What Is A HELOC?

As a homeowner, you’re accumulating borrowing power. So, as your home’s equity grows, your financial freedom does, too. A home equity line of credit, or HELOC, gives you a revolving creditline for large expenses. These funds could be used for home improvement projects or remodels, consolidating high-interest debt, such as educational loans, or even for an upcoming vacation. Learn how a HELOC can work for you.

How to Qualify

A HELOC application will vary from financial institution to financial institution, but what you need to qualify really boils down to:

  • Credit score history
  • Debt-to-income ratio
  • Available equity in your home

Much like the process when you bought your home, lenders will look at your employment history, credit score history, and other “proof” they need to ensure you have a stable income to take on a line of credit. From there, they’ll determine if you can afford a HELOC based on your debt-to-income ratio. Your debt-to-income ratio is determined by the total of all your monthly debt expenses by your income. This provides the percentage of how much debt you can handle based on your income.

After that, your lender will help determine the available equity available in your home. Your home’s equity is calculated by the amount you still have on the home must be less than the value of the home.

For example, if your home’s value is worth $185,000 and you only owe $110,000, then you have up to $75,000 of equity available.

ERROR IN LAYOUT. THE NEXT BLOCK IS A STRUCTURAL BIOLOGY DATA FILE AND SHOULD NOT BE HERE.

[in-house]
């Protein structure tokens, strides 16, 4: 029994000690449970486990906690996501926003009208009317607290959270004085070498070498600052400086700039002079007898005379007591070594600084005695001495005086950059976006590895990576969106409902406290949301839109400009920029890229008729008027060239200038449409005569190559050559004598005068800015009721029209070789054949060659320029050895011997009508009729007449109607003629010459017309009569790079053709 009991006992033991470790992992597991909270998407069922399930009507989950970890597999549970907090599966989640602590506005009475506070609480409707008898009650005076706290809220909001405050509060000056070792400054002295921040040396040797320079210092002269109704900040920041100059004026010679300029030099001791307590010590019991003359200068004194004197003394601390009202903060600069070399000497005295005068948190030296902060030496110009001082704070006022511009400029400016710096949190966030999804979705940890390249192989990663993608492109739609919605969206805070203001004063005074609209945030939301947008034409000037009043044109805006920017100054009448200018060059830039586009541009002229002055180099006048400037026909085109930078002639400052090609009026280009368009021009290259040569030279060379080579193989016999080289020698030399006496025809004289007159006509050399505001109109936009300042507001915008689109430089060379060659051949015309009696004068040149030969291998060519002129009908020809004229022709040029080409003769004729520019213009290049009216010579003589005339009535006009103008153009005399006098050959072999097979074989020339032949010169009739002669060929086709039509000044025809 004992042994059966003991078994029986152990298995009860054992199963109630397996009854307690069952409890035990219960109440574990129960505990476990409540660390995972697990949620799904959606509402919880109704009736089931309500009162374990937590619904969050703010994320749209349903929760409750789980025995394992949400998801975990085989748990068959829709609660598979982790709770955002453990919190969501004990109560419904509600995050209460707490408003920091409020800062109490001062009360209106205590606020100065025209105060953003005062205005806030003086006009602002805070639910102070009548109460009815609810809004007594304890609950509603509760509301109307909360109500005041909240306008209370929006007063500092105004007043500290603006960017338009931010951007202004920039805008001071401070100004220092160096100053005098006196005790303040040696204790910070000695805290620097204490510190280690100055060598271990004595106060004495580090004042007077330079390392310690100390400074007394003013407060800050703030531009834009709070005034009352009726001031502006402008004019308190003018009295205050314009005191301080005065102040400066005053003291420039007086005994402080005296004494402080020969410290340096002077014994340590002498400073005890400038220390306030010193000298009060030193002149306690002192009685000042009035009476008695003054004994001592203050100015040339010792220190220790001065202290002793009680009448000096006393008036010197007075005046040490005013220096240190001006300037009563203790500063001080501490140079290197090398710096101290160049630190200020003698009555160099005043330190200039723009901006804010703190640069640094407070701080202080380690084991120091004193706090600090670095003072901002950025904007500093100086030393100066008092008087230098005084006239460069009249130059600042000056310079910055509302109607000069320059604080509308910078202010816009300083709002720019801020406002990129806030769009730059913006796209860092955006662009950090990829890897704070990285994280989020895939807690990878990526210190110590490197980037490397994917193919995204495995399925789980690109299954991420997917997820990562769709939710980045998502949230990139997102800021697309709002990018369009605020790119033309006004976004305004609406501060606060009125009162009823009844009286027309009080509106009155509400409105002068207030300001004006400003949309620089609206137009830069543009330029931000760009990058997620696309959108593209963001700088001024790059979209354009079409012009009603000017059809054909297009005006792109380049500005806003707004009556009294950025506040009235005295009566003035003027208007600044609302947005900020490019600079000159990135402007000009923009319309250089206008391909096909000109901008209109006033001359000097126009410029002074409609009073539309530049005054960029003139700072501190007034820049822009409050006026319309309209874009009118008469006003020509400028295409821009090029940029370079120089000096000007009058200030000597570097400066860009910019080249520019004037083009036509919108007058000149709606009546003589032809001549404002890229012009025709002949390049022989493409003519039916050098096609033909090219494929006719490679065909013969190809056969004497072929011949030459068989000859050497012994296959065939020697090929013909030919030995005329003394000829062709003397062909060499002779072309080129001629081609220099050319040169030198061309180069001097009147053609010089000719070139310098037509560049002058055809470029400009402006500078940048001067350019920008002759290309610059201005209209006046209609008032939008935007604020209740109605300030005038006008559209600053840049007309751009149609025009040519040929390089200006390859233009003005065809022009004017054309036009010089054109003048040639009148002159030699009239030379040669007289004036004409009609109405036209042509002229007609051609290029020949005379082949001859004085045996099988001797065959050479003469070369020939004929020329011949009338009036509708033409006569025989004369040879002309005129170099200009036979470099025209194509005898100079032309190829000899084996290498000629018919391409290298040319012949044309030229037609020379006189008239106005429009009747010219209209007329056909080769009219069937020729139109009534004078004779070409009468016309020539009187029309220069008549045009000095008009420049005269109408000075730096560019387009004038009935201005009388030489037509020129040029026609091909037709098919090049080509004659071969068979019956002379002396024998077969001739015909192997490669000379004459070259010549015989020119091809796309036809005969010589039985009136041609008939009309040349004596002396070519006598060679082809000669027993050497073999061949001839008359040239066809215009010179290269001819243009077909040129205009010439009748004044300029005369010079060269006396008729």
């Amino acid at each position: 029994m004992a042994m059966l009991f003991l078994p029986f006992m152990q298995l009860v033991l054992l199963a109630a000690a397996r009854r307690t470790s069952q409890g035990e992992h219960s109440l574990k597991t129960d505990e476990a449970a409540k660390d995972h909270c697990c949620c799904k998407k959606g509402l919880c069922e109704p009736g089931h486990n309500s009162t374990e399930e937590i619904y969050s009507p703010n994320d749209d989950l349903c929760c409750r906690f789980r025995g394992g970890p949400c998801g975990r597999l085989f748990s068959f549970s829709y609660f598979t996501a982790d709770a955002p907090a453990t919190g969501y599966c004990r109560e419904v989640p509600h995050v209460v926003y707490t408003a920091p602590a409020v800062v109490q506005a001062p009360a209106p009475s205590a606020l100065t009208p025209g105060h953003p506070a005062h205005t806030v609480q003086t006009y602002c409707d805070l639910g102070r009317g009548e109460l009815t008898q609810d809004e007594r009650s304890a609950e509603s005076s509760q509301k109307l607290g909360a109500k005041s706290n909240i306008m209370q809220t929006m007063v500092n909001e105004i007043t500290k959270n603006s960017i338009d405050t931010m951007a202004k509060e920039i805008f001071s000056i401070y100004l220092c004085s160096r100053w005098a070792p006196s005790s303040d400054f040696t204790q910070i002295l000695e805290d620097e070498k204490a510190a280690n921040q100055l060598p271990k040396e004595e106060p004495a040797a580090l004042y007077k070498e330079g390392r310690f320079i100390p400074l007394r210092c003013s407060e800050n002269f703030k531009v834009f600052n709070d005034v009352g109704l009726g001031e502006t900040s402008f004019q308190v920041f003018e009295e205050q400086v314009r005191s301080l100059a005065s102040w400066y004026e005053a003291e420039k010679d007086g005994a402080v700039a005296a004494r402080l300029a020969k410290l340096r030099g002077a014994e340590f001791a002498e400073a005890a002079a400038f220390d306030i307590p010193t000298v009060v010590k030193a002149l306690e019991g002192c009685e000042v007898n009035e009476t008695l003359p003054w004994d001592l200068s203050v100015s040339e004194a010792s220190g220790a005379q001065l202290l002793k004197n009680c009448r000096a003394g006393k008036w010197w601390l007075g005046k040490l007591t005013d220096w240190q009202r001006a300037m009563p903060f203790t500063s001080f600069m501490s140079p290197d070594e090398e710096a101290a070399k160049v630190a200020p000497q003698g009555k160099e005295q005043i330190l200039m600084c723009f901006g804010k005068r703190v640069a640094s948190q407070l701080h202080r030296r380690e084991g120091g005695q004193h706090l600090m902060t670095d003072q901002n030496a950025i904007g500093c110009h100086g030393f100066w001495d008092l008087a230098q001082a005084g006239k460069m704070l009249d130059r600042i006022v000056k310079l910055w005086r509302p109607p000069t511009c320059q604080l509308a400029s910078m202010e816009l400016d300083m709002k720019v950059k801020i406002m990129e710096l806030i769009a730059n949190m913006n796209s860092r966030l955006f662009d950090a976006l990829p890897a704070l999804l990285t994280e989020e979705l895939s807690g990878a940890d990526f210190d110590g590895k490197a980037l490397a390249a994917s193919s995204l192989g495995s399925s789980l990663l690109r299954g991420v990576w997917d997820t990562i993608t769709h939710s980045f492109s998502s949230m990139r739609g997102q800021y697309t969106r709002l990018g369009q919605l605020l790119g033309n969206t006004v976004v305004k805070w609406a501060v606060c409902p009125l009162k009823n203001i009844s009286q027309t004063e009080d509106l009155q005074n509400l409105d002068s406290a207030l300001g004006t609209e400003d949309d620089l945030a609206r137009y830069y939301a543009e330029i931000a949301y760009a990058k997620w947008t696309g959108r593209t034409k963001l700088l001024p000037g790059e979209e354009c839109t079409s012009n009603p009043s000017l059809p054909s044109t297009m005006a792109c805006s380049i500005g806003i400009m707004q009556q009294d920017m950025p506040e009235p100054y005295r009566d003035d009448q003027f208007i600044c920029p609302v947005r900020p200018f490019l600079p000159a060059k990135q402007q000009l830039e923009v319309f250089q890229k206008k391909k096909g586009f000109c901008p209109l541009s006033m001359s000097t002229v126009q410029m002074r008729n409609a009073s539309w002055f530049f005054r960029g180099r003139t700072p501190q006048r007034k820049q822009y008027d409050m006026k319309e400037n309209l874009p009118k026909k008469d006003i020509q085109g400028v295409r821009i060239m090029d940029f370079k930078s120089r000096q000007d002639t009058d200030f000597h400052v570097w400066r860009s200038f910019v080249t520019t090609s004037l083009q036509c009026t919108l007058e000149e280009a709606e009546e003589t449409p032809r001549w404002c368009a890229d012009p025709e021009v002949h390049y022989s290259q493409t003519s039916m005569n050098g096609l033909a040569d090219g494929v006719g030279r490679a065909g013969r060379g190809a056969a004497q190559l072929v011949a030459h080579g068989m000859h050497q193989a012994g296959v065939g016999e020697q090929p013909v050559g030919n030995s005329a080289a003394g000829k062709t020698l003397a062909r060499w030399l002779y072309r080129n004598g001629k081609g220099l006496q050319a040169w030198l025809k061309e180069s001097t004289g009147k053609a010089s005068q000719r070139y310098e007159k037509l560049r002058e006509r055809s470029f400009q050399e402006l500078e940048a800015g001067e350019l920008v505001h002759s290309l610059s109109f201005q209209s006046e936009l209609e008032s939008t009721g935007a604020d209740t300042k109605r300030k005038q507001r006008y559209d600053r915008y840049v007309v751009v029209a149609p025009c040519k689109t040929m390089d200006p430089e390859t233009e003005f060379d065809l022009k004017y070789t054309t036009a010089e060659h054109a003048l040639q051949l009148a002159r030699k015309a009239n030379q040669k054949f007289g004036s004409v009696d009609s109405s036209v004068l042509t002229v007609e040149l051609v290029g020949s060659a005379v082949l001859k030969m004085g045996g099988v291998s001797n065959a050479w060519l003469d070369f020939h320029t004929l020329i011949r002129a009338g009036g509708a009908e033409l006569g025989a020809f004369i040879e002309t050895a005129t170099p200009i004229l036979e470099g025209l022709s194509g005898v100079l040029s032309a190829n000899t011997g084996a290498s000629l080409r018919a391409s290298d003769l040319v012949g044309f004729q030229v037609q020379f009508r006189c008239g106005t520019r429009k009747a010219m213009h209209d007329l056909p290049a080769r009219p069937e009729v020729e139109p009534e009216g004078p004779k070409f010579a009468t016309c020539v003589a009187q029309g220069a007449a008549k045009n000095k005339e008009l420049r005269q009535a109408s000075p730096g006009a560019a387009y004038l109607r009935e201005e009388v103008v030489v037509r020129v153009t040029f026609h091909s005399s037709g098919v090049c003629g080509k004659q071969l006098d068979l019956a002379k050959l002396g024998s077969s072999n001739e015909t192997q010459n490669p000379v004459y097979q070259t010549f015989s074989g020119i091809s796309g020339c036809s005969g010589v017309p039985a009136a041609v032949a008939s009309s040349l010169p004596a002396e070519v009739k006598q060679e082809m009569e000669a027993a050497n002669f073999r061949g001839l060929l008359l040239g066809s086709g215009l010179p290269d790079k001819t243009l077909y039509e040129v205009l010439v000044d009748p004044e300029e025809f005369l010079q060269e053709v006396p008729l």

As long as the numbers line up, then you’ll have a line of credit available to you!


HELOCs are best used for financing home improvement projects and consolidating debt. If you’re using HELOC for other situations, consider these disadvantages:

Upfront costs. When applying for a HELOC, you may incur fees such as an application fee, title search, home appraisal, and real estate attorney fees. If you can’t afford the costs upfront, then work to get your finances in order.

Borrowing little. Don’t need to borrow much money? Then maybe a HELOC isn’t for you; instead consider a low-interest credit card to help make purchases for smaller projects, vacations, etc.

Variable interest rates. HELOCs have variable interest rates that can change from month to month. If you can barely afford the current interest rate, ask yourself what happens if it increases? Instead of taking the risk, err on the side of caution and consider an alternative.

Alternatives to HELOC

This isn’t the only way to get a creditline for your house projects. So if you’re worried about the variable interest rate, or don’t need to borrow as much, consider a home equity loan or home improvement loan.

  • A home equity loan has a similar concept as a HELOC but is borrowing a lump sum with a fixed rate and term. Learn more.
  • A home improvement loan is reserved to finance home projects or repairs. These funds aren’t used to cover the cost of a vacation or consolidate high-interest debt. Learn more.

Choose the best creditline for your situation. To apply for a HELOC, contact your local financial institution.